• Entity Attribute Value (EAV) Physical Implementation:AnimalsCarnivores Herbivores( T, O )AnimalsAnimalAttributeshasAttributeTypesis a( 0, n )( 1, 1 )( 1, 1 ) ( 0, n )AnimalTypesis a( 0, n )( 1, 1 )
  • EAV Table - DDLCREATE TABLE Animaltypes(animalcode VARCHAR( 20 ) PRIMARY KEY,description TEXT NOT NULL DEFAULT );CREATE TABLE Animals (animal_id VARCHAR( 20 ) PRIMARY KEY,animalcode VARCHAR( 20 ) REFERENCES Animaltypes( animalcode )ON UPDATE CASCADE,weight NUMERIC( 7, 2) CHECK( weight > 0 ));CREATE TABLE Attributetypes(attributecode VARCHAR( 20 ) PRIMARY KEY,description TEXT NOT NULL DEFAULT );CREATE TABLE Animalattributes(animal_id VARCHAR( 20 ) REFERENCES Animals( animal_id )ON UPDATE CASCADE ON DELETE CASCADE,attribute VARCHAR( 20 ) REFERENCES Attributetypes( attributecode )ON UPDATE CASCADE,att_value VARCHAR( 1000 ) NOT NULL,PRIMARY KEY ( animal_id, attribute ));
  • EAV Table - Consideration Good Provides a flexible mechanism to record theattributes associated with any entity. The flexible mechanism eliminates thepossibility of “platypuses”. This EAV design requires almost noconsideration of the nature of the applicablehierarchical data and requires very little time toimplement ( cookie cutter) Bad Users or Application logic becomes responsibleto ensuring that all entities of a specific type willhave the required associated attributes. (noDDL server constraints will work) The EAV table doesnt provide a mechanism tocreate relationships between entities of differentsub-types. The EAV table does nothing to provide agrouping of related entity types. The EAV table uses a VARCHAR column for allattribute values regardless if Dates, timestamps,integers, numerics or booleans would be moreappropriate The isnt a way to prevent bad data-entry. Forexample nothing would prevent a user fromentering I like peanut butter. for the attributevalue for Birthday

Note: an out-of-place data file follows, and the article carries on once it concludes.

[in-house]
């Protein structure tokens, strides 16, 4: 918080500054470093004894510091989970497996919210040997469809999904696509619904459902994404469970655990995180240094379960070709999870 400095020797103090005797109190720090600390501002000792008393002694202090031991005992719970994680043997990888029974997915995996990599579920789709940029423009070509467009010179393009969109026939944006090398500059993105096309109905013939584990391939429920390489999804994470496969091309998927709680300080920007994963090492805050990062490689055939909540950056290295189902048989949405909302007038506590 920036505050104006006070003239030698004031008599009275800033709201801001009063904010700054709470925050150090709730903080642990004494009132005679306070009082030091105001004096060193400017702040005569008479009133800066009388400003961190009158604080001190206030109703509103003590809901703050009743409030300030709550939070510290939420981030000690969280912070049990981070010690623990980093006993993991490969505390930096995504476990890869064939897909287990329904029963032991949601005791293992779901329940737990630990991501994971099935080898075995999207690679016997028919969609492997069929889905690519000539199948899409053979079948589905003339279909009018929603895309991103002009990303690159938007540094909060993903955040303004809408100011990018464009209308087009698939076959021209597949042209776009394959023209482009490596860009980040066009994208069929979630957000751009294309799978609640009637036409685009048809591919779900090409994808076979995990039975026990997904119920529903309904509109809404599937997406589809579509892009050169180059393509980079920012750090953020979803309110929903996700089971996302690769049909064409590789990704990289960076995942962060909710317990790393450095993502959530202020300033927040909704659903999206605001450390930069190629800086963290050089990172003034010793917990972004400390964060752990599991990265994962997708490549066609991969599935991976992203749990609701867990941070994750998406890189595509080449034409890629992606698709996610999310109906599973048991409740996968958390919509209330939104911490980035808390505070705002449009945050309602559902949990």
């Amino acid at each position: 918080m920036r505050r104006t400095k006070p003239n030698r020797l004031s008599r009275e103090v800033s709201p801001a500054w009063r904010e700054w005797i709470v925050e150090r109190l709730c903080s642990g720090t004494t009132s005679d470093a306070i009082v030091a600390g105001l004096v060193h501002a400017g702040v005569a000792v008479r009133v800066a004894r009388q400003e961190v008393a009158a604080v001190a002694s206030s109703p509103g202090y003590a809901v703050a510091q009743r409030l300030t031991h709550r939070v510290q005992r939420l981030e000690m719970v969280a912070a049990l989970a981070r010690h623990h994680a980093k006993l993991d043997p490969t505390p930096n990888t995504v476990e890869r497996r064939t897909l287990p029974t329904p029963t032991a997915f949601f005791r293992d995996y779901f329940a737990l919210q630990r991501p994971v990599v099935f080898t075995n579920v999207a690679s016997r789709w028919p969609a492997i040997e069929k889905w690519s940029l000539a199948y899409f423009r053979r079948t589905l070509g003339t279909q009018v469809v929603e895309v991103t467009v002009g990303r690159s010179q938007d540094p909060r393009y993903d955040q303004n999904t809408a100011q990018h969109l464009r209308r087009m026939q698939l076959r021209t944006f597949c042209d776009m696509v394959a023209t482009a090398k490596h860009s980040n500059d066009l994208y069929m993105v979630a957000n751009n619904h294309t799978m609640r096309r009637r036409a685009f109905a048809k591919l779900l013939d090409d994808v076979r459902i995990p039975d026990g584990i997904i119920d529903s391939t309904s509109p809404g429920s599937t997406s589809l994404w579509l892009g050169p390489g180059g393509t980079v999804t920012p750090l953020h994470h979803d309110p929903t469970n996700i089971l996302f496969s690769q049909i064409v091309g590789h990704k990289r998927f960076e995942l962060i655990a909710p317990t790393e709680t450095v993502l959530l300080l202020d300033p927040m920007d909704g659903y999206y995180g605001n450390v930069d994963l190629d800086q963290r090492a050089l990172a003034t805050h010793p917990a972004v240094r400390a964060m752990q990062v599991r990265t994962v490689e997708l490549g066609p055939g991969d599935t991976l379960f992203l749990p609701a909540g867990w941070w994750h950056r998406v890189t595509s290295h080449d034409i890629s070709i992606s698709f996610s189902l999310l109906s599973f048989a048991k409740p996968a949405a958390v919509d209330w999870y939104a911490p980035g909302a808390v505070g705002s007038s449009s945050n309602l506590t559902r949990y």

• Null-able Attributes (NA) Table Physical Implementation:AnimalsCarnivores Herbivores( T, O )Animals AnimalTypesis a( 0, n )( 1, 1 )
  • (NA) Table - DDLCREATE TABLE Animaltypes(animalcode VARCHAR( 20 ) PRIMARY KEY,description TEXT NOT NULL DEFAULT );CREATE TABLE Animals (animal_id VARCHAR( 20 ) PRIMARY KEY,animalcode VARCHAR( 20 ) REFERENCES Animaltypes( animalcode )ON UPDATE CASCADE,weight NUMERIC( 7, 2) CHECK( weight > 0 ),favoriteprey VARCHAR( 20 ) REFERENCES Animaltypes( animalcode )ON UPDATE CASCADECHECK( CASE WHEN animalcode=ANY(Bear, Wolf, Puma)THEN favoriteprey IS NOT NULLELSE favoriteprey IS NULL END )favoritevegi VARCHAR( 20 ) REFERENCES Vegitypes ( Vegicode )ON UPDATE CASCADECHECK( CASE WHEN animalcode=ANY(Bear, Deer, Sheep)THEN favoritevegi IS NOT NULLELSE favoritevegi IS NULL END ));
  • NA Table - Consideration Good The most Common Hierarchical Table Ive seen.Is that a good thing? Provides a flexible mechanism to record theattributes associated with any entity. All attributes values can be constrained withforeign keys. This NA design requires almost notconsideration of the nature of the applicablehierarchical data. Hierarchical attributes areadded via DDL as they are encounter duringruntime. Bad The NA table doesnt provide a mechanism tocreate relationships between entities of differentsub-types. The NA table does nothing to provide agrouping of related entity types. Fewer Checks required, but too many checkconstraints can still hurt INSERT performance Tuples in the table can get to be too big withmany-many unused nulled columns. The concept of null gets obscured.
  • (VDP) Table Physical Implementation:AnimalsCarnivores Herbivores( T, O )AnimalsAnimalTypesis a( 0, n )( 1, 1 )Carnivores Herbivoresis ais ais a( 0, 1 )( 1, 1 )( 1, 1 )( 0, 1 )
  • (VDP) Table - DDLCREATE TABLE Animals (animal_id VARCHAR( 20 ) UNIQUE NOT NULL,animalcode VARCHAR( 20 ) REFERENCES Animaltypes( animalcode )ON UPDATE CASCADE,weight NUMERIC( 7, 2) CHECK( weight > 0 ),PRIMARY KEY ( animal_id, animalcode )--RI to handle denormalization of sub-tables );CREATE TABLE Carnivore (animal_id VARCHAR( 20 ) UNIQUE NOT NULL,animalcode VARCHAR( 20 ) NOT NULLCHECK( animalcode = ANY( Bear, Wolf, Puma )),favoriteprey VARCHAR( 20 ) REFERENCES Animaltypes( animalcode )ON UPDATE CASCADE,PRIMARY KEY ( animal_id, animalcode ),FOREIGN KEY ( animal_id, animalcode ) REFERENCES Animals( animal_id, animalcode )ON UPDATE CASCADE ON DELETE CASCADE,--RI to handle denormalization of animalcode );